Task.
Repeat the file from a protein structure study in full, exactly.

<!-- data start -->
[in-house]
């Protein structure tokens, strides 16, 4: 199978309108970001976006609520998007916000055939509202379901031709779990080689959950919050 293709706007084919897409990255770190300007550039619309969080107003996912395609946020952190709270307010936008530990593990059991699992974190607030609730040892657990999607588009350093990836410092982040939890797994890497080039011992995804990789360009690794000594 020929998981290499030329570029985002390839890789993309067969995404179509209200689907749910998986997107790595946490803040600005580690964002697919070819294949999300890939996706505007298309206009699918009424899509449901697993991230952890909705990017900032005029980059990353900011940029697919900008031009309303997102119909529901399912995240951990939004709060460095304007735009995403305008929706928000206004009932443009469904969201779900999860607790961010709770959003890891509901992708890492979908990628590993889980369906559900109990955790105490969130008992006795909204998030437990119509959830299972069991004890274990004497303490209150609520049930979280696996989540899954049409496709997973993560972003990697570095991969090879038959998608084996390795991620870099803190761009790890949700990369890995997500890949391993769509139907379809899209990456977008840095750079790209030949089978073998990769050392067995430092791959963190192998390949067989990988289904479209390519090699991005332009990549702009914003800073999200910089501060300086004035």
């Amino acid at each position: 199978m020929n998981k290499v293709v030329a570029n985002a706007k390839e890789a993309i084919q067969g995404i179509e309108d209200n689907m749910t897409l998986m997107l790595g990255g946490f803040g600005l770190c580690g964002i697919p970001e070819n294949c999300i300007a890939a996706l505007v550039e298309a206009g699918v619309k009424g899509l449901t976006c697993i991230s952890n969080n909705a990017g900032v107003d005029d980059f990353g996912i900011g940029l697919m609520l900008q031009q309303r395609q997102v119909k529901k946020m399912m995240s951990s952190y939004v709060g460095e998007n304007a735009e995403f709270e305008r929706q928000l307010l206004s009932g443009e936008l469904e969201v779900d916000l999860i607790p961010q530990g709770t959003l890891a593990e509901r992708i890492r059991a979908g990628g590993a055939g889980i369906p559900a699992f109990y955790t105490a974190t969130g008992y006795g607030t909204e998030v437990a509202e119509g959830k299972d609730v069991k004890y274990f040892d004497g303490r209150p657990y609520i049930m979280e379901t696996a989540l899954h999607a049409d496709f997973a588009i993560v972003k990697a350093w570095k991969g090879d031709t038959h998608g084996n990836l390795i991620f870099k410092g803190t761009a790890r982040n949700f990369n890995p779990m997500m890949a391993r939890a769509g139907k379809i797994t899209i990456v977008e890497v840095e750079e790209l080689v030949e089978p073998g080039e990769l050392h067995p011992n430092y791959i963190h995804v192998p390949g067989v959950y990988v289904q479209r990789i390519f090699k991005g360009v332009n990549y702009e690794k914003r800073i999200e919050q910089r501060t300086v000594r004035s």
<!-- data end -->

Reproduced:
[in-house]
């Protein structure tokens, strides 16, 4: 199978309108970001976006609520998007916000055939509202379901031709779990080689959950919050 293709706007084919897409990255770190300007550039619309969080107003996912395609946020952190709270307010936008530990593990059991699992974190607030609730040892657990999607588009350093990836410092982040939890797994890497080039011992995804990789360009690794000594 020929998981290499030329570029985002390839890789993309067969995404179509209200689907749910998986997107790595946490803040600005580690964002697919070819294949999300890939996706505007298309206009699918009424899509449901697993991230952890909705990017900032005029980059990353900011940029697919900008031009309303997102119909529901399912995240951990939004709060460095304007735009995403305008929706928000206004009932443009469904969201779900999860607790961010709770959003890891509901992708890492979908990628590993889980369906559900109990955790105490969130008992006795909204998030437990119509959830299972069991004890274990004497303490209150609520049930979280696996989540899954049409496709997973993560972003990697570095991969090879038959998608084996390795991620870099803190761009790890949700990369890995997500890949391993769509139907379809899209990456977008840095750079790209030949089978073998990769050392067995430092791959963190192998390949067989990988289904479209390519090699991005332009990549702009914003800073999200910089501060300086004035």
């Amino acid at each position: 199978m020929n998981k290499v293709v030329a570029n985002a706007k390839e890789a993309i084919q067969g995404i179509e309108d209200n689907m749910t897409l998986m997107l790595g990255g946490f803040g600005l770190c580690g964002i697919p970001e070819n294949c999300i300007a890939a996706l505007v550039e298309a206009g699918v619309k009424g899509l449901t976006c697993i991230s952890n969080n909705a990017g900032v107003d005029d980059f990353g996912i900011g940029l697919m609520l900008q031009q309303r395609q997102v119909k529901k946020m399912m995240s951990s952190y939004v709060g460095e998007n304007a735009e995403f709270e305008r929706q928000l307010l206004s009932g443009e936008l469904e969201v779900d916000l999860i607790p961010q530990g709770t959003l890891a593990e509901r992708i890492r059991a979908g990628g590993a055939g889980i369906p559900a699992f109990y955790t105490a974190t969130g008992y006795g607030t909204e998030v437990a509202e119509g959830k299972d609730v069991k004890y274990f040892d004497g303490r209150p657990y609520i049930m979280e379901t696996a989540l899954h999607a049409d496709f997973a588009i993560v972003k990697a350093w570095k991969g090879d031709t038959h998608g084996n990836l390795i991620f870099k410092g803190t761009a790890r982040n949700f990369n890995p779990m997500m890949a391993r939890a769509g139907k379809i797994t899209i990456v977008e890497v840095e750079e790209l080689v030949e089978p073998g080039e990769l050392h067995p011992n430092y791959i963190h995804v192998p390949g067989v959950y990988v289904q479209r990789i390519f090699k991005g360009v332009n990549y702009e690794k914003r800073i999200e919050q910089r501060t300086v000594r004035s």